Jennifer A. Doudna, Annual Reviews Contributing Author, Wins Kavli Prize, NAS Medal

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Photo: Doudna Lab, UC Berkeley

Congratulations to Jennifer A. Doudna, of the University of California, Berkeley, who won the 2018 Kavli Prize in Nanoscience and the National Academy of Science Award in Chemical Sciences.

Dr. Doudna shared the Kavli Prize with Emmanuelle Charpentier, of the Max Planck Institute for Infection Biology, and Virginijus Šikšnys, of Vilnius University, “for the invention of CRISPR-Cas9, a precise nanotool for editing DNA, causing a revolution in biology, agriculture, and medicine.” 

She received the NAS Award “for co-inventing the technology for efficient site-specific genome engineering using CRISPR/Cas9 nucleases.”

Read her articles on the topic here.

2018 Kavli Prize in Neuroscience Goes to Annual Reviews Authors Hudspeth, Fettiplace, Petit

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Photo: kavliprize.org.

Congratulations to A. James Hudspeth, of Rockefeller University; Robert Fettiplace, of the University of Wisconsin–Madison; and Christine Petit, of the Institut Pasteur, who shared the 2018 Kavli Prize in Neuroscience “for their pioneering work on the molecular and neural mechanisms of hearing.”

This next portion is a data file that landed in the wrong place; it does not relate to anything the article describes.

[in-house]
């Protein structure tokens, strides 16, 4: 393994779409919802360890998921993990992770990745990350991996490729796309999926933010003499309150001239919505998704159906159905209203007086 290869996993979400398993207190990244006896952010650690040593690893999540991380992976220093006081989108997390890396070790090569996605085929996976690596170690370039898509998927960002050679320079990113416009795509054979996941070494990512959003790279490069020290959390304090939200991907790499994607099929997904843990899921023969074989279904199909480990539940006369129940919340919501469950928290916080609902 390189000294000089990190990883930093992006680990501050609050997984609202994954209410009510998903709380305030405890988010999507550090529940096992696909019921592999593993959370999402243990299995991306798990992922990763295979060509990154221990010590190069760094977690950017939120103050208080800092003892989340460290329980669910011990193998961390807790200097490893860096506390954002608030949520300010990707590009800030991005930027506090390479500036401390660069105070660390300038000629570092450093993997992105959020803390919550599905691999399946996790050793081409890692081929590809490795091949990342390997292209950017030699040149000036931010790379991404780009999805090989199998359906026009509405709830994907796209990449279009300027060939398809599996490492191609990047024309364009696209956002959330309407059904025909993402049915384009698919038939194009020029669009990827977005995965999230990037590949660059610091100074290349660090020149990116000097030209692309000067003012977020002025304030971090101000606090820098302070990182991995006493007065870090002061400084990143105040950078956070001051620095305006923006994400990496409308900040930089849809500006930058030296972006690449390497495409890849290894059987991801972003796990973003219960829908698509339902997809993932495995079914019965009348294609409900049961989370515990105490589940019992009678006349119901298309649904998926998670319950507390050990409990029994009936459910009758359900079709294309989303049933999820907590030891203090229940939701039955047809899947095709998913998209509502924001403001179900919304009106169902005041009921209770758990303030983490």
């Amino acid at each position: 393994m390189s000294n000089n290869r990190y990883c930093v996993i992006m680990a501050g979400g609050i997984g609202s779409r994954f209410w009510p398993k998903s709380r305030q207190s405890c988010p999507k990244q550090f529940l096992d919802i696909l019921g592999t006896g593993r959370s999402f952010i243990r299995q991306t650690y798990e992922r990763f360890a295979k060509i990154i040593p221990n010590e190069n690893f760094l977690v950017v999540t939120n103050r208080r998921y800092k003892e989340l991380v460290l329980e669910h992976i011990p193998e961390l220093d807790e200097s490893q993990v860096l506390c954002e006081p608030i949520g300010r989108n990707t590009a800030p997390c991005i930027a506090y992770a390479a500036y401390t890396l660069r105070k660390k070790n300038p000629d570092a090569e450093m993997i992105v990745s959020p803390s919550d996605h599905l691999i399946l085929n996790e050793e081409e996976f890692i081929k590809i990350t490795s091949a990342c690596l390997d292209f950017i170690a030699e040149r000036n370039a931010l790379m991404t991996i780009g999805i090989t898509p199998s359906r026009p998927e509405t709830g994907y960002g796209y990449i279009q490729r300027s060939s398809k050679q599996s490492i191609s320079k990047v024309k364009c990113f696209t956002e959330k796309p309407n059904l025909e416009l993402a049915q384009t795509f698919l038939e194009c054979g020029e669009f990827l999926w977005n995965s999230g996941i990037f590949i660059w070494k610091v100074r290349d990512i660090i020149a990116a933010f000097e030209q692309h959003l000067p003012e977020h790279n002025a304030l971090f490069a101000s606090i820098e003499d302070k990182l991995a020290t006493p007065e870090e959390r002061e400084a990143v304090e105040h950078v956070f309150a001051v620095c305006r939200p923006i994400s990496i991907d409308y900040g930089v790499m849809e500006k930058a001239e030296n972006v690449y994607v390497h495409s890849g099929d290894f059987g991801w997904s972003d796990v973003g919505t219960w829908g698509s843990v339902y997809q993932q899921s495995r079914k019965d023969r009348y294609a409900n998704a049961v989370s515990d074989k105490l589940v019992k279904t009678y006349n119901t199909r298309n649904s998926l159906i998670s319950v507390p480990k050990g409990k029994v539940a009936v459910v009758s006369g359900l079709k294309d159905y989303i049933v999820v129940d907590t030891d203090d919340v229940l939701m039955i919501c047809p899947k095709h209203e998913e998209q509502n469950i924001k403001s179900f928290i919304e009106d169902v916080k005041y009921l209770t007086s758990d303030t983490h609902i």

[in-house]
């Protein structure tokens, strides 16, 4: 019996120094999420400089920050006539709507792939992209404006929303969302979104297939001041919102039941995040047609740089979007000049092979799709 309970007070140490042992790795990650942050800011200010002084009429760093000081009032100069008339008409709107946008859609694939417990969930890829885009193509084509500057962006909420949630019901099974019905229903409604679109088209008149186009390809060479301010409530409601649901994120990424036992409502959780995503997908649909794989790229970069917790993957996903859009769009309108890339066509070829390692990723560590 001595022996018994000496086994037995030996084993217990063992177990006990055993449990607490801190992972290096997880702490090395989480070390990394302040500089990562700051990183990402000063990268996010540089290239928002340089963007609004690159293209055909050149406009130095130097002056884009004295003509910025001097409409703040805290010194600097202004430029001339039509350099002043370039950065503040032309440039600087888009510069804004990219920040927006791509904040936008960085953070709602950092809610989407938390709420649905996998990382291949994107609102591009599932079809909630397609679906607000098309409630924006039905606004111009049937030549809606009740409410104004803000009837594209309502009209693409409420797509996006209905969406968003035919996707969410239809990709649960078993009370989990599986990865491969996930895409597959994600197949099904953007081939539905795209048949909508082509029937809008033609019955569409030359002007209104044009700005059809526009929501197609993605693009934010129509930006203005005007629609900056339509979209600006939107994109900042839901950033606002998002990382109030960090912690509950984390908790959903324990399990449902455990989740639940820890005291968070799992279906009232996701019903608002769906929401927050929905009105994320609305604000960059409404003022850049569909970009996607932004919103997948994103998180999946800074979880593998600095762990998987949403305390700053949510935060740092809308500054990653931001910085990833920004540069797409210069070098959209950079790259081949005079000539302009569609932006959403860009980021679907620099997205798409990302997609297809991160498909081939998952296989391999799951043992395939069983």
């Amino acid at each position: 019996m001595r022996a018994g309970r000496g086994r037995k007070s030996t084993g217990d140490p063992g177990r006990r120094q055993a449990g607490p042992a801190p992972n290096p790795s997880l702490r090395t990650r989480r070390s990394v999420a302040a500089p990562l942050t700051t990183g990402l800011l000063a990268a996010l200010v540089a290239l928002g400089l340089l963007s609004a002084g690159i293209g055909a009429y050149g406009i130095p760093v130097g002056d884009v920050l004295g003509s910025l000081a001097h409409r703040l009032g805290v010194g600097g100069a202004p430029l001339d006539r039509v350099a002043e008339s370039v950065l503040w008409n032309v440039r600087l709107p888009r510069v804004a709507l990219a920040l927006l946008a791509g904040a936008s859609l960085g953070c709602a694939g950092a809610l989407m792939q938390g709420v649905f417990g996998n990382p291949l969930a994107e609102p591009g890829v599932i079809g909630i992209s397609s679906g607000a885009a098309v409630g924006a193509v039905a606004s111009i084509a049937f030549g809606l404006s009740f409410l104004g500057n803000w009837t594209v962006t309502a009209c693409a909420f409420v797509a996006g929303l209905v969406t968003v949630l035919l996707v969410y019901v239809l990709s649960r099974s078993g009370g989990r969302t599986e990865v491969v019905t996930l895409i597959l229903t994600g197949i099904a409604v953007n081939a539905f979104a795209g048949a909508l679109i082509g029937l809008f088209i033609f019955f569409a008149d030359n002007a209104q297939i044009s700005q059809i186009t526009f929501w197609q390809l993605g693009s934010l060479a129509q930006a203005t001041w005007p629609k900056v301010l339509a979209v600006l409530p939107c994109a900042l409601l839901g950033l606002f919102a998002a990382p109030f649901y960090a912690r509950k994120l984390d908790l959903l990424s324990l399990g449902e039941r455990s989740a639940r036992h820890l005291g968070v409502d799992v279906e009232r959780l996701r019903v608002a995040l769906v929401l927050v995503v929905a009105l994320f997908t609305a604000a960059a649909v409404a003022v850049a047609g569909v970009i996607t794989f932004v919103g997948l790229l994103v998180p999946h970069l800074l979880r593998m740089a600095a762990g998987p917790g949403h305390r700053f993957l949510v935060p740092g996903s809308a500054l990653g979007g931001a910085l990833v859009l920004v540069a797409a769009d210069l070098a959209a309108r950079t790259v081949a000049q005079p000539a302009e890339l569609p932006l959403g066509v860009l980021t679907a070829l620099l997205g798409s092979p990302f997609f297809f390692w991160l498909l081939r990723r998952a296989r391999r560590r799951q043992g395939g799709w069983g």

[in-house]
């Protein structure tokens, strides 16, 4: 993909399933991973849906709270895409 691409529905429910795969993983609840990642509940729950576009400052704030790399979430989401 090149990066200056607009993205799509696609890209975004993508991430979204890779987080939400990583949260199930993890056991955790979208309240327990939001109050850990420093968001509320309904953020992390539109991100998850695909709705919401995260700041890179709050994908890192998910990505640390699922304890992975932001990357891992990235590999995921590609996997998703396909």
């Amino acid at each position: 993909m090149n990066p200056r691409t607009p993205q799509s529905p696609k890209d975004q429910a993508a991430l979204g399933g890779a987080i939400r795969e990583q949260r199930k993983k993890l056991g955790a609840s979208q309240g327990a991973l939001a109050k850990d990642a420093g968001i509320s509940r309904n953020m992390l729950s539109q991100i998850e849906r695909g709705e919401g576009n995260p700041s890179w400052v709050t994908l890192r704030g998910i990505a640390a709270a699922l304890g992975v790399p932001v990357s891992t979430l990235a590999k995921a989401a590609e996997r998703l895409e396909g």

Click on their names to find the articles they wrote for the Annual Review of Biophysics, the Annual Review of Cell and Developmental Biology, the Annual Review of Neuroscience, the Annual Review of Genomics and Human Genetics, and the Annual Review of Physiology.

Research partners: Happy Valentine’s Day from Annual Reviews

I have a soft spot for the Annual Review autobiographies. I open each volume’s table of contents and eagerly search for them. I’m always interested in how our authors discovered their passion for their field and the interplay between their lives and their science. Among these articles there are a few that are written by husband and wife teams—and they are an extraordinary glimpse into shared lives.

herzenbergs

I first encountered Leonard and Leonore Herzenberg in their article “Genetics, FACS, Immunology, and Redox: A Tale of Two Lives Intertwined,” published in the Annual Review of Immunology in 2004.  I was quite taken with the way they handed the narrative back and forth, as well as the humor with which they told their story. I was delighted to find them writing for us again in 2014 for the Annual Review of Physiology, and even more delighted to find they had done a video interview!  These two articles remain among my favorites, and I was sad to learn that Dr. Leonard Herzenberg had passed away soon after the video was made.

Here is a snippet from Dr. Leonore Herzenberg about their time in Paris at the Pasteur Institute from the 2004 volume of the Annual Review of Immunology: